Now every tree can be a birdfeeder. No other food attracts more birds than
Jim's Birdacious Bark Butter.
Insects play an important role in our ecosystem. Many insect species are beneficial to our gardens. Usually insects will find their own homes in our yards and gardens, but we can also help and encourage some of them by providing additional nesting material and sites and by creating backyard habitats.
Honey Bees are very common backyard flying insects. Because Honey Bees are facing problems such as lack of habitat and mites that are reducing their numbers, it is important to provide habitat for them. Honey Bees are colonial insects and live in hives, hollow trees, under eaves and in man made commercial hives.
They visit bird baths, hummingbird feeders and birdseed feeders if there is cornmeal dust present. They cannot be "kept" from feeders, though they can be discouraged with a feeder that does not allow access into the feeder.
Trying several feeders or moving the feeder may help. Planting wild flowers away from the feeders can provide a natural source of nectar for the bees.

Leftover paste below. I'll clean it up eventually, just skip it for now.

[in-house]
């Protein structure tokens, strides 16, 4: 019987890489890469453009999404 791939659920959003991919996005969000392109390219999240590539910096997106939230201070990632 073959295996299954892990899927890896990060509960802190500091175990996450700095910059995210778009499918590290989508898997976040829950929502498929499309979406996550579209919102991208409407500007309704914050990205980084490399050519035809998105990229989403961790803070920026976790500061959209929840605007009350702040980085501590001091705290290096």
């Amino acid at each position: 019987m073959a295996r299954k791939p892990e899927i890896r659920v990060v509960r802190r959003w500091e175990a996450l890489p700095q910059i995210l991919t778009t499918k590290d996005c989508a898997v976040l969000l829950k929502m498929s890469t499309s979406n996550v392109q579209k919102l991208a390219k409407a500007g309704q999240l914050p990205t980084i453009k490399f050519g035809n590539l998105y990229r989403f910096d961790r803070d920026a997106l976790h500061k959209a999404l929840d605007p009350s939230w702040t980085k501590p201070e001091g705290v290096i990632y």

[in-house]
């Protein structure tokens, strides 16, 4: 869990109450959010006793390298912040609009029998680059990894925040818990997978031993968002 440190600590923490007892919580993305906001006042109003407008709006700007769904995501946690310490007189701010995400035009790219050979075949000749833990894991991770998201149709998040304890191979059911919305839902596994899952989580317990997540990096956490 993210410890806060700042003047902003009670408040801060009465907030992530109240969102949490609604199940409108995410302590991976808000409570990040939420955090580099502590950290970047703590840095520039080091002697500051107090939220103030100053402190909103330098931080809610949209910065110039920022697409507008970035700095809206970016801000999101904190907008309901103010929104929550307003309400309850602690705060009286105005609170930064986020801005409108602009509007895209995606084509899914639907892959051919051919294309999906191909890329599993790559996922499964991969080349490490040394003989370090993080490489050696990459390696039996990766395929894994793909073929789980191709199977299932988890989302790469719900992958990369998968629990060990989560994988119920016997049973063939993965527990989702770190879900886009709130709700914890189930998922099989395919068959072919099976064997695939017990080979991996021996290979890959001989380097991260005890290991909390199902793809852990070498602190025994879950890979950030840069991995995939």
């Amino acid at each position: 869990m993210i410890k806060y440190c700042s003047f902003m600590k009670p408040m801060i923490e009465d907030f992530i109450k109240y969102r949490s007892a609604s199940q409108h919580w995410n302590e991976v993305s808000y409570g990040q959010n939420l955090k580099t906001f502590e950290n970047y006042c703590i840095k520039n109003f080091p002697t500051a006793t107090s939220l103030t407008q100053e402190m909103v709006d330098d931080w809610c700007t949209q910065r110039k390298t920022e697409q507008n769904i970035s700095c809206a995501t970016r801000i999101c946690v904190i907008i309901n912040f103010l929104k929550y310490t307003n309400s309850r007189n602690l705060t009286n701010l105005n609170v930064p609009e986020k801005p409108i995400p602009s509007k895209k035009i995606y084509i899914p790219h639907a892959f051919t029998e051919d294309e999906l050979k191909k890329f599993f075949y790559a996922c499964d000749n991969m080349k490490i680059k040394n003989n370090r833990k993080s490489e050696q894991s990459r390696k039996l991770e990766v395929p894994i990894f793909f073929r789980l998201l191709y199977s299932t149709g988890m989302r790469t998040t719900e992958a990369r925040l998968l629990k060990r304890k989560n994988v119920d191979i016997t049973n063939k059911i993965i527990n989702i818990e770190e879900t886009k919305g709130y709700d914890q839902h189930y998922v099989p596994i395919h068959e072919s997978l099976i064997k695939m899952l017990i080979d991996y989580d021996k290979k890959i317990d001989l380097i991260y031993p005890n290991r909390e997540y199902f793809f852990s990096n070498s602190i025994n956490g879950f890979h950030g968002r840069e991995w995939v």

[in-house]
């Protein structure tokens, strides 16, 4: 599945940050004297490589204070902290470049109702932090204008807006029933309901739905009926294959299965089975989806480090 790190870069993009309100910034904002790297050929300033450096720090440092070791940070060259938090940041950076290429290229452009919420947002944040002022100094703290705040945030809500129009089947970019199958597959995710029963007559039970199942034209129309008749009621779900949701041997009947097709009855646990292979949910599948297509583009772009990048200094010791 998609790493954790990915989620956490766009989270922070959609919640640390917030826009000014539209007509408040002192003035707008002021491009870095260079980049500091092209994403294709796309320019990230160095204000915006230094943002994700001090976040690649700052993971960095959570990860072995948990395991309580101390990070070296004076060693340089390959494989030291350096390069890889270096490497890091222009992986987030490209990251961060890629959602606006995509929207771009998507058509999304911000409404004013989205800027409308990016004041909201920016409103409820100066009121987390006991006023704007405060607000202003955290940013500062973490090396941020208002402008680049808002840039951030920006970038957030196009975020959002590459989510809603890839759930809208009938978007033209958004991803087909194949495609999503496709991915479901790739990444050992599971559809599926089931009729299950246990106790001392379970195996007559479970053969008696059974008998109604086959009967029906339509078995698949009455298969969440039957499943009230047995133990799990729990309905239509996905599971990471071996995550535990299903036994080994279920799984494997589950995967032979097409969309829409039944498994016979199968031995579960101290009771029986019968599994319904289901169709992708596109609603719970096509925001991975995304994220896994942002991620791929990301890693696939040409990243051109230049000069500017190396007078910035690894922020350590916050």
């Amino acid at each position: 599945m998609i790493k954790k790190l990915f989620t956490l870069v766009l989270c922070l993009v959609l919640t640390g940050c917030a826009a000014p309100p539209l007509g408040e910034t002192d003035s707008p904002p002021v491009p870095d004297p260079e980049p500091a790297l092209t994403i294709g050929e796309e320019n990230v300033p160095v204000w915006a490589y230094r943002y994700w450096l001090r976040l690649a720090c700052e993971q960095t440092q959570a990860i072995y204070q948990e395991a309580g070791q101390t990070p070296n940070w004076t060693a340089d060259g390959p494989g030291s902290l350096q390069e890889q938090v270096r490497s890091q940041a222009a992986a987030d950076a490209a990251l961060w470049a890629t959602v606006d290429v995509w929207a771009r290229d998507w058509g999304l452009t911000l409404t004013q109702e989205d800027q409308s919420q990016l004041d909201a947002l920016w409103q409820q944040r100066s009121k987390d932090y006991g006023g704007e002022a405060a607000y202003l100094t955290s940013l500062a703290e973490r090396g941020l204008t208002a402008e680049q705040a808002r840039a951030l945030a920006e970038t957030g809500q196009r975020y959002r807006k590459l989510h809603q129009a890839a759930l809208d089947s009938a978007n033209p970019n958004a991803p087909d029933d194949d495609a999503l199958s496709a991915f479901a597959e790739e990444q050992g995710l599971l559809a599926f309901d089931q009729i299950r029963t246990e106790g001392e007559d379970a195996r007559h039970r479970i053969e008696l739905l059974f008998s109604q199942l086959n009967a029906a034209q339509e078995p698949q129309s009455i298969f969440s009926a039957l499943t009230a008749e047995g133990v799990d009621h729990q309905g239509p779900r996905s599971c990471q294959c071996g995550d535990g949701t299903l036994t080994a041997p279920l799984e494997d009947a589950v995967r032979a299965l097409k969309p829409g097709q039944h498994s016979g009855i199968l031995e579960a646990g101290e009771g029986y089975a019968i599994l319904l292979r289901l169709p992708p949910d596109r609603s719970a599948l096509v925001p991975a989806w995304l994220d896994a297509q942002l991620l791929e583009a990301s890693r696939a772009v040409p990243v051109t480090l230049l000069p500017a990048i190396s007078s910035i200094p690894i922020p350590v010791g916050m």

An Orchard Mason Bee is a small black bee native to the United States and Canada west of the Rocky Mountains. The eastern Orchard Mason Bee is similar except that the horns of the Eastern species point downward. It is about two-thirds the size of a Honey Bees. Orchard Mason Bees were pollinating flower and fruits long before Honey Bees were introduced by the colonists. Orchard Mason Bees differ from Honey Bees in that they do not make their own holes and are dependent on others for a nest site.
The bees fill a hole in the home with food and the female deposits one egg into the hole. The hole is then plugged with mud collected by the female. Egg laying goes on from spring until June when the adults die. The egg hatches into a larva, eats the food, spins a cocoon that transfers into a pupa and, by the end of the summer, is an adult. The adult stays inside the chamber until next spring when it emerges to complete the cycle again